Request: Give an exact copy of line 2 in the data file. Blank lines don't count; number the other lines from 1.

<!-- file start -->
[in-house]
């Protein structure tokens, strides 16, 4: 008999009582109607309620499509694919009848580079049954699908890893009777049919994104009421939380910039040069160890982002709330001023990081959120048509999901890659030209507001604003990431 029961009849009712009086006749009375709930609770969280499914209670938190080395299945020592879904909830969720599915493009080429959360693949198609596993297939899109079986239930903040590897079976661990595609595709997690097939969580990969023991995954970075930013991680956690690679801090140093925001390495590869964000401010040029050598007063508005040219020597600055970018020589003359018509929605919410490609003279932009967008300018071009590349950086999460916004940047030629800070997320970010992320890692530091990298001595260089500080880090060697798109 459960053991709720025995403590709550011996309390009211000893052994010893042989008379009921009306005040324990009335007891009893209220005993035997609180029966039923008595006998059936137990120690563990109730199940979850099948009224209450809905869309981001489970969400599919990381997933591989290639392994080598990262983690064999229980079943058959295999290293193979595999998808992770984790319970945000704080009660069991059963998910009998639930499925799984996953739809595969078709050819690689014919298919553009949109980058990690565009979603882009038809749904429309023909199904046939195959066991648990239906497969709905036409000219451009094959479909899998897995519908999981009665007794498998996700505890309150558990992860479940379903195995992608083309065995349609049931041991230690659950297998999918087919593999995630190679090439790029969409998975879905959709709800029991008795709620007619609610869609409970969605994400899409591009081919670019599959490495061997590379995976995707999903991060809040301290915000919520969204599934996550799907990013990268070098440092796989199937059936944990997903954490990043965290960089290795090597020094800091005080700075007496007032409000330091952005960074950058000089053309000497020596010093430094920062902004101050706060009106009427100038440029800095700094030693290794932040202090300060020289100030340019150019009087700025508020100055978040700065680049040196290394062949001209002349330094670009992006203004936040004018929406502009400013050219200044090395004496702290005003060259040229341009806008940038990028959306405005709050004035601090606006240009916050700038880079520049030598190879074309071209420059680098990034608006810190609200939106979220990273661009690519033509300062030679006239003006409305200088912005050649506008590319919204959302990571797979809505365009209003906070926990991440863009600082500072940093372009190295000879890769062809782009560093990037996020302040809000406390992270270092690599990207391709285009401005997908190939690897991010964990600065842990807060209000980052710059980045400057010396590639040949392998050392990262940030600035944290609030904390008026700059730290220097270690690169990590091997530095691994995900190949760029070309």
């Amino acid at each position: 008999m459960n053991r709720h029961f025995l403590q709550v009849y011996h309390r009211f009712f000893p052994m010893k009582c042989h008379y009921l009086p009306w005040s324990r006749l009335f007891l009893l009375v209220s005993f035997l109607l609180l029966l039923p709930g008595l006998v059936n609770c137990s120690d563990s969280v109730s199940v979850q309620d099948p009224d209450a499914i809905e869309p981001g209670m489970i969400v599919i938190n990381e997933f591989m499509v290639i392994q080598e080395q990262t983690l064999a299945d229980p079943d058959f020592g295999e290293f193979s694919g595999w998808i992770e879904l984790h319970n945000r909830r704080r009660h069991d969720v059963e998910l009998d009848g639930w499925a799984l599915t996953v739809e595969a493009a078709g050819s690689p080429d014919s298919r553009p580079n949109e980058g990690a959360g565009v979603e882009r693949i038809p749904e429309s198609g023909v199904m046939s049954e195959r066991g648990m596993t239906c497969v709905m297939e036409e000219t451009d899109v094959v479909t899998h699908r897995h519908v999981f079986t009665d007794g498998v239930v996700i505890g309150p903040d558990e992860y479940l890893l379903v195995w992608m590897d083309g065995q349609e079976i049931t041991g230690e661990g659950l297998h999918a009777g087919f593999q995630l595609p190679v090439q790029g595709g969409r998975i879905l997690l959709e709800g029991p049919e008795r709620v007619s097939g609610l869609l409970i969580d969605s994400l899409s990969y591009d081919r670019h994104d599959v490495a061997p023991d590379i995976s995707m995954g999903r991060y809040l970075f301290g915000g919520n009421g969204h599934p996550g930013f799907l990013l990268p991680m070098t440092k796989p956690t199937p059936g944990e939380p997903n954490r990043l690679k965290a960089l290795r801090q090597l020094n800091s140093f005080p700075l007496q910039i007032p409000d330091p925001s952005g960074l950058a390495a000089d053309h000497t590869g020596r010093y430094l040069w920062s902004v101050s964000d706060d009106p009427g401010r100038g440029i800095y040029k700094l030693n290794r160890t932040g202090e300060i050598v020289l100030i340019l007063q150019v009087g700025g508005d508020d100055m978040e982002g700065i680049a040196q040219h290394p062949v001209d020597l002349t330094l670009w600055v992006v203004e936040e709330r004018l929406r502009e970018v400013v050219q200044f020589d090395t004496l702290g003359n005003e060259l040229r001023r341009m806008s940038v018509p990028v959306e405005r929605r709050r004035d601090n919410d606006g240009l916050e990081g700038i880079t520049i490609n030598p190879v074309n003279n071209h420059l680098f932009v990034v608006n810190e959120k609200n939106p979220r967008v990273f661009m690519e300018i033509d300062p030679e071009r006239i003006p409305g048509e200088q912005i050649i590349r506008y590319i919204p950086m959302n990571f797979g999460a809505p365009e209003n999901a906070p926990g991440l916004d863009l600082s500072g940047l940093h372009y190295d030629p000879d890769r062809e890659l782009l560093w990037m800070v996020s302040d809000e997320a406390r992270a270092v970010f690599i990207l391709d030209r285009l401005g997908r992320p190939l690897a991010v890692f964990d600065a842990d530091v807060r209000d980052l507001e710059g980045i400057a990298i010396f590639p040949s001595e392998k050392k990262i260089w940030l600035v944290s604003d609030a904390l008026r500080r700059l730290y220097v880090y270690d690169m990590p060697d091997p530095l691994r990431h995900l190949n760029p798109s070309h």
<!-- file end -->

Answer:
């Protein structure tokens, strides 16, 4: 008999009582109607309620499509694919009848580079049954699908890893009777049919994104009421939380910039040069160890982002709330001023990081959120048509999901890659030209507001604003990431 029961009849009712009086006749009375709930609770969280499914209670938190080395299945020592879904909830969720599915493009080429959360693949198609596993297939899109079986239930903040590897079976661990595609595709997690097939969580990969023991995954970075930013991680956690690679801090140093925001390495590869964000401010040029050598007063508005040219020597600055970018020589003359018509929605919410490609003279932009967008300018071009590349950086999460916004940047030629800070997320970010992320890692530091990298001595260089500080880090060697798109 459960053991709720025995403590709550011996309390009211000893052994010893042989008379009921009306005040324990009335007891009893209220005993035997609180029966039923008595006998059936137990120690563990109730199940979850099948009224209450809905869309981001489970969400599919990381997933591989290639392994080598990262983690064999229980079943058959295999290293193979595999998808992770984790319970945000704080009660069991059963998910009998639930499925799984996953739809595969078709050819690689014919298919553009949109980058990690565009979603882009038809749904429309023909199904046939195959066991648990239906497969709905036409000219451009094959479909899998897995519908999981009665007794498998996700505890309150558990992860479940379903195995992608083309065995349609049931041991230690659950297998999918087919593999995630190679090439790029969409998975879905959709709800029991008795709620007619609610869609409970969605994400899409591009081919670019599959490495061997590379995976995707999903991060809040301290915000919520969204599934996550799907990013990268070098440092796989199937059936944990997903954490990043965290960089290795090597020094800091005080700075007496007032409000330091952005960074950058000089053309000497020596010093430094920062902004101050706060009106009427100038440029800095700094030693290794932040202090300060020289100030340019150019009087700025508020100055978040700065680049040196290394062949001209002349330094670009992006203004936040004018929406502009400013050219200044090395004496702290005003060259040229341009806008940038990028959306405005709050004035601090606006240009916050700038880079520049030598190879074309071209420059680098990034608006810190609200939106979220990273661009690519033509300062030679006239003006409305200088912005050649506008590319919204959302990571797979809505365009209003906070926990991440863009600082500072940093372009190295000879890769062809782009560093990037996020302040809000406390992270270092690599990207391709285009401005997908190939690897991010964990600065842990807060209000980052710059980045400057010396590639040949392998050392990262940030600035944290609030904390008026700059730290220097270690690169990590091997530095691994995900190949760029070309």